Patch Testing

Table of Contents

patch testing

What Is Patch Testing?

Patch testing is an allergy test used to identify specific substances that may be causing an allergic reaction on the skin. It is commonly performed to determine the cause of allergic contact dermatitis, which is a type of delayed hypersensitivity reaction. 

During patch testing, a series of small patches or panels containing different substances or allergens are applied to the patient’s back. These substances can include chemicals, fragrances, metals, preservatives, and other common allergens. The patches are usually held in place with hypoallergenic tape and left on the skin for a specific period, typically 48 to 72 hours.

Advantages of Patch Testing

Patch testing offers many advantages over other allergy testing methods. Firstly, it provides an accurate assessment of your skin allergies. It is considered the most accurate testing method when dealing with contact dermatitis. This allows allergists to prescribe the correct treatment so you get relief from your allergies. An allergist is able to craft a personalized treatment plan on the same day of your appointment.  

Another advantage of patch testing is that it can help improve occupational safety. Patch testing is particularly valuable in occupational settings where exposure to specific allergens is common. By identifying workplace-related allergens, employers can implement preventive measures, such as providing protective equipment or substituting hazardous substances, to ensure the safety and well-being of employees.

Disadvantages of Patch Testing

While patch testing is used widely and considered accurate for contact allergens, there are some disadvantages to using it. First, patch testing can be a time-consuming process. Patch testing requires multiple visits to a healthcare professional over a span of several days. Each visit involves the application and removal of patches containing potential allergens. This can be inconvenient and time-consuming for patients, especially those with busy schedules. 

This test also produces delayed results. Patch testing typically involves leaving the patches on the skin for a specific period, often 48 to 72 hours, before the results are assessed. This waiting period can cause discomfort or itching for some individuals, and it may lead to delays in receiving a definitive diagnosis.

Since patch testing focuses on identifying allergens that cause allergic contact dermatitis on the skin, it may not be useful in diagnosing other types of allergies, such as respiratory allergies (e.g., pollen, dust mites) or food allergies. Different diagnostic methods, such as skin prick testing or blood tests, are more appropriate for these types of allergies.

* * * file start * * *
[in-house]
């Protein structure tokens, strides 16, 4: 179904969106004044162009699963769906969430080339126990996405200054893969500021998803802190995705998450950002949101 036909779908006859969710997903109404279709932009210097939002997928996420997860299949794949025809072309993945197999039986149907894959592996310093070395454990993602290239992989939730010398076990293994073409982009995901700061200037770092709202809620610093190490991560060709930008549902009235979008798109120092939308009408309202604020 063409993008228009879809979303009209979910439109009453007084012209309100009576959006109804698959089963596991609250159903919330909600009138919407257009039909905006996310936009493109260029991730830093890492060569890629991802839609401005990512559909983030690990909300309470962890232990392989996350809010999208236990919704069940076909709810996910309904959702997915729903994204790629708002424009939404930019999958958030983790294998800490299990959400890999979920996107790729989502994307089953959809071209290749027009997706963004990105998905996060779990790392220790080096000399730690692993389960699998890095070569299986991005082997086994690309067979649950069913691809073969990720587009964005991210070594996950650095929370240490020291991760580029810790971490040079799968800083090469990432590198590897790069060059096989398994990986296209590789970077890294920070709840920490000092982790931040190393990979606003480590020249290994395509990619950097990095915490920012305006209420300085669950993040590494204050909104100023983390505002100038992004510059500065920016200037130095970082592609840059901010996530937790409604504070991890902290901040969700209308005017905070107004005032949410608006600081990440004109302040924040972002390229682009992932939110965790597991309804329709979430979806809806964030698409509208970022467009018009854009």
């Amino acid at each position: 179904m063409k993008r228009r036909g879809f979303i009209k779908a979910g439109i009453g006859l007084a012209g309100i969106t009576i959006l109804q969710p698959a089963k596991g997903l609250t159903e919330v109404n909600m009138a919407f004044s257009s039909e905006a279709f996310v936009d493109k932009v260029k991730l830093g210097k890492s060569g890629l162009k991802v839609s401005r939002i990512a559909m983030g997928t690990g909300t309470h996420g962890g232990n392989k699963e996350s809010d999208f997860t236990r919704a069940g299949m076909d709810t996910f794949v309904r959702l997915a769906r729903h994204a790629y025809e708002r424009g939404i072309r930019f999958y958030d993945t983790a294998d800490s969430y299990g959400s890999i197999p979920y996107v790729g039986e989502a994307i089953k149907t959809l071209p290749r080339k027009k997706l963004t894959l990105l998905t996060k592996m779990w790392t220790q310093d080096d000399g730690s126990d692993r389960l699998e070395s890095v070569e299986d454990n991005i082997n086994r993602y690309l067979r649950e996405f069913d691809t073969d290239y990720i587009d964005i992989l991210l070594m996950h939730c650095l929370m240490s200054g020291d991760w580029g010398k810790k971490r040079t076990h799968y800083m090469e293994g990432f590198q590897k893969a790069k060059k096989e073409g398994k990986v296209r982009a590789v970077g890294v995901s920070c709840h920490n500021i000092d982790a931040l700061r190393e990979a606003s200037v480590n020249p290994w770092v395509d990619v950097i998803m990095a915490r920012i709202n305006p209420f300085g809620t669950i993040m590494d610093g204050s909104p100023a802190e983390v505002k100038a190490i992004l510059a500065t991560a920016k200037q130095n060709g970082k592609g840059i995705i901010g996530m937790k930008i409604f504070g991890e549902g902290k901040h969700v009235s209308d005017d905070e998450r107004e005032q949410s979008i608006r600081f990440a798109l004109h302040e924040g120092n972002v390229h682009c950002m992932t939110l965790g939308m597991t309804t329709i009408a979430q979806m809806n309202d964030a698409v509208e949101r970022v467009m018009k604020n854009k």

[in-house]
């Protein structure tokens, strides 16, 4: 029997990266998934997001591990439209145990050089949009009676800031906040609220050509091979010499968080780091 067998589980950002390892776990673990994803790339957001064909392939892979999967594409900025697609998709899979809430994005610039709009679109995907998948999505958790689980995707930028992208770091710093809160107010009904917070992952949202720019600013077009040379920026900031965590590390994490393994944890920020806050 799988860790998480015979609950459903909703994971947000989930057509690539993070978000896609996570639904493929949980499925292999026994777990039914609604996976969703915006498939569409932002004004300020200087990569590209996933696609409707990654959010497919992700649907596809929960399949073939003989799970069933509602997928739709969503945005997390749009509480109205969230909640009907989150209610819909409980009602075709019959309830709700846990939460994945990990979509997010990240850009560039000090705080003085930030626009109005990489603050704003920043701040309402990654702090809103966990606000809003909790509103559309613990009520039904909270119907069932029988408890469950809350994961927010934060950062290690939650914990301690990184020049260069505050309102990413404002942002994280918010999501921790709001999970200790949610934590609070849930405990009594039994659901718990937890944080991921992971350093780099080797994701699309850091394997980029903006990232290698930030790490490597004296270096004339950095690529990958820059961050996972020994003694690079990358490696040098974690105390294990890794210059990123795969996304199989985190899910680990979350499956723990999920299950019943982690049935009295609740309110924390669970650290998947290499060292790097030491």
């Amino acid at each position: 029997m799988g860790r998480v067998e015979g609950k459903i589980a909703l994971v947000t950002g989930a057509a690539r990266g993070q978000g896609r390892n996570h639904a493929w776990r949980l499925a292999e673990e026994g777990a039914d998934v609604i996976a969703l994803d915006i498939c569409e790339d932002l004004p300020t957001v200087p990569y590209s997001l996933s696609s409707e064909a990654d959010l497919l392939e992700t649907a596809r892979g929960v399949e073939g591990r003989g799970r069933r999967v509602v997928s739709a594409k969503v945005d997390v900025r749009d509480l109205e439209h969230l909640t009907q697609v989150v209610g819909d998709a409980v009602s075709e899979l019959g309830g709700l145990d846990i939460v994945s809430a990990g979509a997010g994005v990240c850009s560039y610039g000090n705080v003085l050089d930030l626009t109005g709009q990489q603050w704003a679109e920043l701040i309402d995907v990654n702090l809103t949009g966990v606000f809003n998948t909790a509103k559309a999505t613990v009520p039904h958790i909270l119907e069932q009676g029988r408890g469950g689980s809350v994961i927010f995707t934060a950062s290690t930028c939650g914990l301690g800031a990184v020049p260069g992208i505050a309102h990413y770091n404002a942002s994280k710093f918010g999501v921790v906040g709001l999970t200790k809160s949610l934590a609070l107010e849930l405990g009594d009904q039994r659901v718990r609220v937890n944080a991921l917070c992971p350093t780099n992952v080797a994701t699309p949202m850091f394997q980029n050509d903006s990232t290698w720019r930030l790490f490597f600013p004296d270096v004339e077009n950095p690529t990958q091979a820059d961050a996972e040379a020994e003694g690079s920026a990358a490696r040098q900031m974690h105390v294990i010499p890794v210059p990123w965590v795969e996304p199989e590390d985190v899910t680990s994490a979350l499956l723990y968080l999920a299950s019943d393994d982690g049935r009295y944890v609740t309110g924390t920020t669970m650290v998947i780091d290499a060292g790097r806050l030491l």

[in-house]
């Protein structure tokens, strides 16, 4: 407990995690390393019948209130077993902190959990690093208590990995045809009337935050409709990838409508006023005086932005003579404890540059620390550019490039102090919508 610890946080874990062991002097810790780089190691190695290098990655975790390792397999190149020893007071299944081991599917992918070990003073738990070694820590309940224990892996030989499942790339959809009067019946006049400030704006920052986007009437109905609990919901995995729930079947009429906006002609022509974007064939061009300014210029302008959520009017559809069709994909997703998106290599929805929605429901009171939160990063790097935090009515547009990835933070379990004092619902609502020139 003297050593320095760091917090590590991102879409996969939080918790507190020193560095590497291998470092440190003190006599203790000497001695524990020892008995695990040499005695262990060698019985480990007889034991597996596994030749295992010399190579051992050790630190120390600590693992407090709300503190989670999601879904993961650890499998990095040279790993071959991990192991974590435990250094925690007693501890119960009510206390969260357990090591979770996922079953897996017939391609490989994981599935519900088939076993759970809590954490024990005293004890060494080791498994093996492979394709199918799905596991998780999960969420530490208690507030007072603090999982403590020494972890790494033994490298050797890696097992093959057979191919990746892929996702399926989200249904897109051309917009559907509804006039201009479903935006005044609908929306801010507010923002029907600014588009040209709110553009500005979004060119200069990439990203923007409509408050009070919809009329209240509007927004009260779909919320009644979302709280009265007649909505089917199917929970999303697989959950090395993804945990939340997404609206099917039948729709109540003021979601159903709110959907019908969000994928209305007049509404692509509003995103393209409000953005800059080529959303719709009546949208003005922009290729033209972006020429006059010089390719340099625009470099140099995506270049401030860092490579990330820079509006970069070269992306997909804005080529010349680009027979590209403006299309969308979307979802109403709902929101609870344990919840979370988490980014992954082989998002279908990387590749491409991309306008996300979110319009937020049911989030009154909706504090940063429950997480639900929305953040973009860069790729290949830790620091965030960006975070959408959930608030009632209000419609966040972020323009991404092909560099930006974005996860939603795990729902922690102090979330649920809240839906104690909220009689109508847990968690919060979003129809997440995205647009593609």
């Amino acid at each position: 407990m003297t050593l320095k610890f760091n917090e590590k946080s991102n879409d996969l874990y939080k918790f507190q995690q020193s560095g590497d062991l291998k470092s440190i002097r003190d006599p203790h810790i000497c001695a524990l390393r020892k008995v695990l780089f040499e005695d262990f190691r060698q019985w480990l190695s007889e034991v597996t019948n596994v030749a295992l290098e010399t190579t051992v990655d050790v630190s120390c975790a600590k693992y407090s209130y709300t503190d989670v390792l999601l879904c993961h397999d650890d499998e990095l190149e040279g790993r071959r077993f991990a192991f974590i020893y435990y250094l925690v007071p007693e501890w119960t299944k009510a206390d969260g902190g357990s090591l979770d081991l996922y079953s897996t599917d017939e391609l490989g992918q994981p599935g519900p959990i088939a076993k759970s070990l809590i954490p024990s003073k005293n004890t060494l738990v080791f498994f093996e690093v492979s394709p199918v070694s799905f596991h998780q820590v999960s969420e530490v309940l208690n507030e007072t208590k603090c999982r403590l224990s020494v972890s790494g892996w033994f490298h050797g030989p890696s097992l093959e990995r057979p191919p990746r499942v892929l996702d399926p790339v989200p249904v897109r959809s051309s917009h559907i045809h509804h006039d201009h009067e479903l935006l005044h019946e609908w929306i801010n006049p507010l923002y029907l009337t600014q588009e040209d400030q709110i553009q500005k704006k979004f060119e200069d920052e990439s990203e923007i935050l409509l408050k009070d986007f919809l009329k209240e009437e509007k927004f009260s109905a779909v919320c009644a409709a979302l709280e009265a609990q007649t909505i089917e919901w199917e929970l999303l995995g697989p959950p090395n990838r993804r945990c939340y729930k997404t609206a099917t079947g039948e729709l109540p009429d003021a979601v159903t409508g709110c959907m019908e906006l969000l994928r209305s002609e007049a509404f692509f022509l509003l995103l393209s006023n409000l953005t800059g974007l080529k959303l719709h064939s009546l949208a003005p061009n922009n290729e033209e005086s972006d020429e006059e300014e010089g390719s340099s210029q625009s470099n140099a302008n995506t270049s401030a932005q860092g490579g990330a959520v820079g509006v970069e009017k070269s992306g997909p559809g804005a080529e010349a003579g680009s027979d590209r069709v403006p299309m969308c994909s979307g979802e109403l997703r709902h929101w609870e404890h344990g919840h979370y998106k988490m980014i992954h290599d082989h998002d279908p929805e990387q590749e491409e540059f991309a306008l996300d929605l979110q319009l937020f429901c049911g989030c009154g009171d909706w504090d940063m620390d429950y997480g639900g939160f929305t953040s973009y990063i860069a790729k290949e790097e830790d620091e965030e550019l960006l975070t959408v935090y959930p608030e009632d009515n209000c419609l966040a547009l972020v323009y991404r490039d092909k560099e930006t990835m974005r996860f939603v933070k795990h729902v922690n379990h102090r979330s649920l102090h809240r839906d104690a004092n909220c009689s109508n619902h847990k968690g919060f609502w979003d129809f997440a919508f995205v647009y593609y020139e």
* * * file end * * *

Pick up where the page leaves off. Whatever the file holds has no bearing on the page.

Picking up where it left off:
How to Prepare For Patch Testing

To prepare for patch testing, inform your allergist about all medications you are currently taking, including prescription drugs, over-the-counter medications, herbal supplements, and vitamins. Some medications can interfere with patch testing and may need to be temporarily avoided or adjusted prior to the test.

You should also avoid sun exposure during the week leading up to the patch testing. Sunburn or tanned skin can affect the test results and make it difficult to interpret the reactions. Plus, remember to wear loose-fitting clothing that won’t rub against the test area and potentially dislodge the patches.

When Is Patch Testing Necessary?

If you experience unexplained skin reactions, you should visit an allergy specialist and undergo patch testing. If you suspect that a specific substance or product is causing an allergic reaction on your skin, patch testing can help confirm or rule out that allergen. It can provide valuable information about substances to avoid in the future and guide you in selecting suitable products.

At NY Allergy & Sinus Centers, we can perform patch testing and provide a personalized treatment plan upon receiving your results. Contact one of our allergy specialists to get started today.

Patch Testing Frequently Asked Questions

How Long Does Patch Testing Take?

The patches are usually left on the skin for 48 to 72 hours. However, the exact duration may vary depending on the specific substances being tested and your allergist’s preference.

Can Patch Testing Be Performed On Infants and Young Children?

Patch testing can be challenging to perform on infants and young children. So, allergists usually advise against it unless medically necessary.

Does Patch Testing Always Produce Accurate Results?

Patch testing is considered a valuable and accurate tool for identifying specific substances that can trigger allergic contact dermatitis in individuals. However, like any medical test, patch testing may not always produce definitive or completely accurate results.

Will Taking Medications Affect Patch Testing?

Yes, taking certain medications can affect the results of patch testing. Medications that can interfere with skin prick testing include antihistamines and oral or topical corticosteroids.

Can Patch Testing Diagnose Food Allergies?

No, patch testing is primarily used for diagnosing allergic contact dermatitis caused by substances that come into contact with the skin. It is not designed to diagnose food allergies or immediate allergic reactions. Other tests, such as skin prick tests or blood tests, are typically used for diagnosing food allergies.

Can Patch Testing Be Done If I Have Eczema or Active Skin Rashes?

In general, patch testing should not be performed on active skin rashes or areas of significant eczema because it can lead to inaccurate results.